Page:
THE UPLANDALMANAC


Instead,envisionyourself dry but warm. In fact, you don't even think about how your body feels becauseit offers no distractions.You concentrateon the dog and the impendingflush. Your gun lifts smoothly to your shoulder,no bulk pinching in the fold of your elbow. When it comesto choosing materialsfor upland hunting clothing, hunterswho deny the advantagesof technology can enjoy their wooly ill-logic, assuming,of course,they're not home shiveringunder the covers, having caught a wretched cold after perspiringthrough layers of damp cotton. The rest of us will be out hunting,moving silently,smoothly,throughthe brush with no physicaldisruption other than weight of the birds in our bags.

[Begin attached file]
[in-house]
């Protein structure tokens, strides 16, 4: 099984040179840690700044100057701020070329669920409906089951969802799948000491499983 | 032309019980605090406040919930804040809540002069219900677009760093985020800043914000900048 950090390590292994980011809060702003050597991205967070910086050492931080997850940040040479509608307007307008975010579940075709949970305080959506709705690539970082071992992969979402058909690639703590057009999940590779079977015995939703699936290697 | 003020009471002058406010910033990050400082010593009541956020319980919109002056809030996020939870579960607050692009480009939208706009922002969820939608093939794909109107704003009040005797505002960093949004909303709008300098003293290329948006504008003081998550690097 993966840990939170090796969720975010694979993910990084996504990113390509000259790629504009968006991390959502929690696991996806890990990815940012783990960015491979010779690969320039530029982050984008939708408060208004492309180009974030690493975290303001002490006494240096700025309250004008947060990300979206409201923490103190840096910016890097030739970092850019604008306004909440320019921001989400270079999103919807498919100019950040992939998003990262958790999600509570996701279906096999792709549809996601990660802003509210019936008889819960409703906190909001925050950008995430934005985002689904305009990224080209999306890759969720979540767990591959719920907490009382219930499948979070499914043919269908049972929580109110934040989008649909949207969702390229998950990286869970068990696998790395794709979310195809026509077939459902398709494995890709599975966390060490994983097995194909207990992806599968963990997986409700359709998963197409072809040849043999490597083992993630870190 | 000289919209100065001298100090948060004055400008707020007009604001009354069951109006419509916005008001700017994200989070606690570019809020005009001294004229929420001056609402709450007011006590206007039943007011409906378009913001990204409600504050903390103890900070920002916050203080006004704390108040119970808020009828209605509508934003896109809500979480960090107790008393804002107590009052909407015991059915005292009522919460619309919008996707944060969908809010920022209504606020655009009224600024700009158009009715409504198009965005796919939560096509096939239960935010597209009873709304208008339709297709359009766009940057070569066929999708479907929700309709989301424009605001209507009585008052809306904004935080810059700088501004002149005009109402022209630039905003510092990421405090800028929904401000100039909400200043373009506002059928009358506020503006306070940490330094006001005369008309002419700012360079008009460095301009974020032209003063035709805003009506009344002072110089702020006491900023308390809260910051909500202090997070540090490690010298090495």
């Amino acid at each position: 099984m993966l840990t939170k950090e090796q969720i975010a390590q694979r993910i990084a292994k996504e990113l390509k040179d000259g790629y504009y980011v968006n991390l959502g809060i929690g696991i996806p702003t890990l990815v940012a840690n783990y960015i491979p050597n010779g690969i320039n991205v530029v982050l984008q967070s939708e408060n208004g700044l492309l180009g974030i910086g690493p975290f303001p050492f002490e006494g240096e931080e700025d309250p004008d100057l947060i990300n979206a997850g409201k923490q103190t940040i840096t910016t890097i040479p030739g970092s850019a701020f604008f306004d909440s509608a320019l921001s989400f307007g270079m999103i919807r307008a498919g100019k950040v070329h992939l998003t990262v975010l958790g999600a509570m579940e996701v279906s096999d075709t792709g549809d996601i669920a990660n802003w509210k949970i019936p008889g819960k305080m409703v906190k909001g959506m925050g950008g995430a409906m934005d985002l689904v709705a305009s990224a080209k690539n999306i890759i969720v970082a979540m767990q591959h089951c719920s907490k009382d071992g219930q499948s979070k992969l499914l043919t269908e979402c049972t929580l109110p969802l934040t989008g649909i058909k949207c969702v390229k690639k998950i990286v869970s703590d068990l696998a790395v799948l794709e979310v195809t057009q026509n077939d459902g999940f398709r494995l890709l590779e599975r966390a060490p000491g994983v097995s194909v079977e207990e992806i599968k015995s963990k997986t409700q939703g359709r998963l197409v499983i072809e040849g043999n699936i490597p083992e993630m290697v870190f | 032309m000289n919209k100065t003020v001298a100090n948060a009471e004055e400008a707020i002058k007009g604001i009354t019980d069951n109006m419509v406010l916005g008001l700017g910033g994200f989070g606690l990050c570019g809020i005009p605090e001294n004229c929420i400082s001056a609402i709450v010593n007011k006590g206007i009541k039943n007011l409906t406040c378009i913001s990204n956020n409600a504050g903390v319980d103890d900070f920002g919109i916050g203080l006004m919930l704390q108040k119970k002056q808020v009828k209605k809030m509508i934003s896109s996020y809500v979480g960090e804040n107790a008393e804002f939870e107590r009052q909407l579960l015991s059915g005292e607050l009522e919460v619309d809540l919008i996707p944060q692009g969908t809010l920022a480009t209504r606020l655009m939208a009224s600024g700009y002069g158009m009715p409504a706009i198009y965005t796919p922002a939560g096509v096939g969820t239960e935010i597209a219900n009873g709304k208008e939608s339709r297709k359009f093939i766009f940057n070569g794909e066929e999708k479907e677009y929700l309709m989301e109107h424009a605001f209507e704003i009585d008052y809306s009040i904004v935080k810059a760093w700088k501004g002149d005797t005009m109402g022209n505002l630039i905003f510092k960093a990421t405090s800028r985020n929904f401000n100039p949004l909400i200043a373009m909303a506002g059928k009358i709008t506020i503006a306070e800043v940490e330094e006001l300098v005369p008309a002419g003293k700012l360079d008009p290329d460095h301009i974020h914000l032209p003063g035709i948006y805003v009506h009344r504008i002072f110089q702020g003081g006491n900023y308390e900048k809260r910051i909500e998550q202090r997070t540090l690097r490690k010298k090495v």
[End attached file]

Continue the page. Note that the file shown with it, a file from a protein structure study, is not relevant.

A Bird Hunter's Toggery: If ItAin't BrokerDon'tFix It by Tovr Knnn Bird hunterstinker. We modify shotgun stocks so they conformto our dimensions.We experimentwith loadsand chokes to get the bestpossiblepatterns.Occasionallywe tweak Mother Naturethroughselectivecuttings,burningsor plantings.But when it comesto hunting gear that has worked well for seemingly forever,why messwith success? We have always used natural materials.Take wool, for example.The world saw its first wool factory in A.D. 50 in Winchester,England, but the fiber had been used as early as 4900 B.C. in the Mediterraneanregion.Wool absorbsmoisture,which, in turn, keepsthe body dry. It resistsdirt and tearing and provides warmth even when wet. If a camp candle falls onto a wool shirt, don't worry; it'll smolderbut not burn. Explorers like Ernest Shackletonand Edmund Hillary wore layers of wool of various thicknesses.If it was good enoughfor them, it's good enoughfor me. Cotton makesfor a perfectfirst layer againstthe skin.It's got a tremendouslyhigh absorptionrate and can soak up 27 times its weight in water.The fabric that results from the weaving processis naturallystrong and gets strongerwhen wet. It's flexible enough to contourto every hunter's shapeand is non-allergenic.Supertight weavesseemas tough as nails and are perhapstougher. Natural materialsblend well with synthetics.Add Lycra for sffetchor polyesterfor toughness.Wool and cotton take colors, like blazeorange,readily. They soak up coatingsthat enhancetheir performance.Impregnatecotton with wax, and it's a waterproof, durablematerial that resiststhe elementsincluding barbedwire or rattlesnakefangs. For wool? A tight weave is all you need.Natural